There Is A Control Freak in All of us

A few words about the “stop sign”, we all tell our patients about this but you absolutely must respond to it. If you are beavering away and your nurse spots even a waver of a finger, she needs to tell you to stop right away to check where your patient is at. Making sure you have chatted to your nurse to make it entirely clear that she is empowered to stop you at any point is critical, especially with newer team members. Be warned that if you fail to respond to the stop sign, then all trust will be instantly lost and you will have a very difficult treatment session.

It is worth mentioning that sometimes you have to just stop anyway. If you sense that the patient is in any kind of discomfort however mild, stop and remind them that it is ok to raise a hand at any time. Remember that some patients have fears or histories that prevent them from actually doing this even if you give them permission. So respond to a raised hand immediately but don’t rely on it.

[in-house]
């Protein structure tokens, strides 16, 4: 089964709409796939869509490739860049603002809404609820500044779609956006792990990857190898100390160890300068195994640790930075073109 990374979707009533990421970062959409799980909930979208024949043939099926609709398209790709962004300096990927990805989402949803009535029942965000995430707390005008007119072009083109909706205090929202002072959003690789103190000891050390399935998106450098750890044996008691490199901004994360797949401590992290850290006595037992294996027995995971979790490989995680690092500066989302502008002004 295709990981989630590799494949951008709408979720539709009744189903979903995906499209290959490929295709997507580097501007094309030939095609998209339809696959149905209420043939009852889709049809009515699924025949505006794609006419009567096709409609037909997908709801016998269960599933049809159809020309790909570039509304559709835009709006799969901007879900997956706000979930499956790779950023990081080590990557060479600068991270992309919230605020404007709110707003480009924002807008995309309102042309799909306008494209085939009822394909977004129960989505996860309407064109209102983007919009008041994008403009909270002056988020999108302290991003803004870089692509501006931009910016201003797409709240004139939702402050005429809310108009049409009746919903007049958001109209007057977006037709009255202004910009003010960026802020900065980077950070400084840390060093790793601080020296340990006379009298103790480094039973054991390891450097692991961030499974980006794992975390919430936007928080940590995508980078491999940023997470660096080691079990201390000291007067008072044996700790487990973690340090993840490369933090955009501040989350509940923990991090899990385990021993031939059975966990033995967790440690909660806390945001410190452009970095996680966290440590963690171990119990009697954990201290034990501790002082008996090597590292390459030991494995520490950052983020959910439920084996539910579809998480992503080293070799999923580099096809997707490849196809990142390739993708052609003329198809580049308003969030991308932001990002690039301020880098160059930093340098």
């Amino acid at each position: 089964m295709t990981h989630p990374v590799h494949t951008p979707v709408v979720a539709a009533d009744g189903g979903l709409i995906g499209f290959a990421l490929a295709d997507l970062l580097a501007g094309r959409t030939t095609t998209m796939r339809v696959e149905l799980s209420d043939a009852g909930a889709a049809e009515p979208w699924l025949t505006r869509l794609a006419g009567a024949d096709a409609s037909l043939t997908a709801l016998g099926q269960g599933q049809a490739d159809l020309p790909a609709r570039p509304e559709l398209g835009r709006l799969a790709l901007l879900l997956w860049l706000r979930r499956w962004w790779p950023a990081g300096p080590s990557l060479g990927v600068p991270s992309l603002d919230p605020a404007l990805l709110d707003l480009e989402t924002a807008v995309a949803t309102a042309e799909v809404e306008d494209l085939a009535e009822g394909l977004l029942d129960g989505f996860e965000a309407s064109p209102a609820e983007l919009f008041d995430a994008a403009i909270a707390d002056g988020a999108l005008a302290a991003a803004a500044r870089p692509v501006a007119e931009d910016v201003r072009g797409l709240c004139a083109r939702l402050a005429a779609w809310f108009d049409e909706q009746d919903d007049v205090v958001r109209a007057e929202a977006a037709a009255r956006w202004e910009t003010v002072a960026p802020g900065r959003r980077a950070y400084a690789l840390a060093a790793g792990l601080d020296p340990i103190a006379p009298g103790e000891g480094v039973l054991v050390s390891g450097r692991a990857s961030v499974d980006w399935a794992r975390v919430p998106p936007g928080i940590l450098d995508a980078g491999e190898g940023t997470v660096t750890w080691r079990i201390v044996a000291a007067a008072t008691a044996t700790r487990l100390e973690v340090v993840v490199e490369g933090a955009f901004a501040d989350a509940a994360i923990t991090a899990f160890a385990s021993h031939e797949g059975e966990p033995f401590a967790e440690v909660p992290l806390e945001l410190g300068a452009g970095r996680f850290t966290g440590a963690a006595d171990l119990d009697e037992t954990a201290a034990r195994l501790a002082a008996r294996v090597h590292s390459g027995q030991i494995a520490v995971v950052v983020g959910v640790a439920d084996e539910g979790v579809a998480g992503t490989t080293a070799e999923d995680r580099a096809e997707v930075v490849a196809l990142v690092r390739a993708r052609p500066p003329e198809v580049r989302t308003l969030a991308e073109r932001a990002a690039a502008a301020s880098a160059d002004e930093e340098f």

It is important to develop a basis on which you and your patient can work together. Right up front I think it is important to tell patients that if you work together in a spirit of mutual co-operation then it is highly likely that you will be able to help them. You must however manage their expectations that while you are a committed professional and will do anything in your power to help, it will not all be plain sailing. Explain in advance that there will be some visits where your patient feels that they have taken a huge step forwards and they may have other visits where they feel disappointed in themselves for not being able to make more progress. Remind them that any progress is good and that anything that you try together that does not work is still progress as you have identified something that they would prefer to avoid in future. Truth and honesty need to pervade every aspect of your working relationship, so before doing any treatment at all, it is important to manage expectations and explain that so long as you both agree that overall progress is being made, good and less good visits will be a part of it. A follow up call after a visit never does any harm either.